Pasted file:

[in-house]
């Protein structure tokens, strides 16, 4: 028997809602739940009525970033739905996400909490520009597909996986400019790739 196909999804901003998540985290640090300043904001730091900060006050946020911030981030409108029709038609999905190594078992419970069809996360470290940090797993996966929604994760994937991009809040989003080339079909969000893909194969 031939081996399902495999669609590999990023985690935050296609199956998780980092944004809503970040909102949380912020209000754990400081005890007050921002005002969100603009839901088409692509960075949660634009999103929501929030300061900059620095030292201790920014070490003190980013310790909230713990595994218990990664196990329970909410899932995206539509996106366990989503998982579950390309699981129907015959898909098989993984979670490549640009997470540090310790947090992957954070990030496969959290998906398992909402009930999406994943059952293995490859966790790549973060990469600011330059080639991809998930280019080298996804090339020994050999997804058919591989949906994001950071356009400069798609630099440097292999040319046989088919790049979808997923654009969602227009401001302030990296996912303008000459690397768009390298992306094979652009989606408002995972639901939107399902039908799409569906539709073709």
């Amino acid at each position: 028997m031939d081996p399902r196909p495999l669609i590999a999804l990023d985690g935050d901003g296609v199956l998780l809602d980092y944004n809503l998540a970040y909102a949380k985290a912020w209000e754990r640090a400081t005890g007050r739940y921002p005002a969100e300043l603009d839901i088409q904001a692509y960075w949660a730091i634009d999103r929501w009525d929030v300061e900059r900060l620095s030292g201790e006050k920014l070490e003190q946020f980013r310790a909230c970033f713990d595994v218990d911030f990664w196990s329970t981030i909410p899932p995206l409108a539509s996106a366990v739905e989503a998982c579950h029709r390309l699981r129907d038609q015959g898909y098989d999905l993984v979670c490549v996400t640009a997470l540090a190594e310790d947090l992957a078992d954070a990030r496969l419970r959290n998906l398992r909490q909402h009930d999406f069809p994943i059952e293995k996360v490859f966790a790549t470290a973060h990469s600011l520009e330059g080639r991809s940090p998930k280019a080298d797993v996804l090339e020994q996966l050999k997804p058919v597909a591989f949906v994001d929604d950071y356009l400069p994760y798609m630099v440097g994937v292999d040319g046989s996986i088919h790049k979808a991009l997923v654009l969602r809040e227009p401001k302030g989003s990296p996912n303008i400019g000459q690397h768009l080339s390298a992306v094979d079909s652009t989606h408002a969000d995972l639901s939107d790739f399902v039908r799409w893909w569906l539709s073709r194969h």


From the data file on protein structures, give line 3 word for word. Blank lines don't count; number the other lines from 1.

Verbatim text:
């Amino acid at each position: 028997m031939d081996p399902r196909p495999l669609i590999a999804l990023d985690g935050d901003g296609v199956l998780l809602d980092y944004n809503l998540a970040y909102a949380k985290a912020w209000e754990r640090a400081t005890g007050r739940y921002p005002a969100e300043l603009d839901i088409q904001a692509y960075w949660a730091i634009d999103r929501w009525d929030v300061e900059r900060l620095s030292g201790e006050k920014l070490e003190q946020f980013r310790a909230c970033f713990d595994v218990d911030f990664w196990s329970t981030i909410p899932p995206l409108a539509s996106a366990v739905e989503a998982c579950h029709r390309l699981r129907d038609q015959g898909y098989d999905l993984v979670c490549v996400t640009a997470l540090a190594e310790d947090l992957a078992d954070a990030r496969l419970r959290n998906l398992r909490q909402h009930d999406f069809p994943i059952e293995k996360v490859f966790a790549t470290a973060h990469s600011l520009e330059g080639r991809s940090p998930k280019a080298d797993v996804l090339e020994q996966l050999k997804p058919v597909a591989f949906v994001d929604d950071y356009l400069p994760y798609m630099v440097g994937v292999d040319g046989s996986i088919h790049k979808a991009l997923v654009l969602r809040e227009p401001k302030g989003s990296p996912n303008i400019g000459q690397h768009l080339s390298a992306v094979d079909s652009t989606h408002a969000d995972l639901s939107d790739f399902v039908r799409w893909w569906l539709s073709r194969h």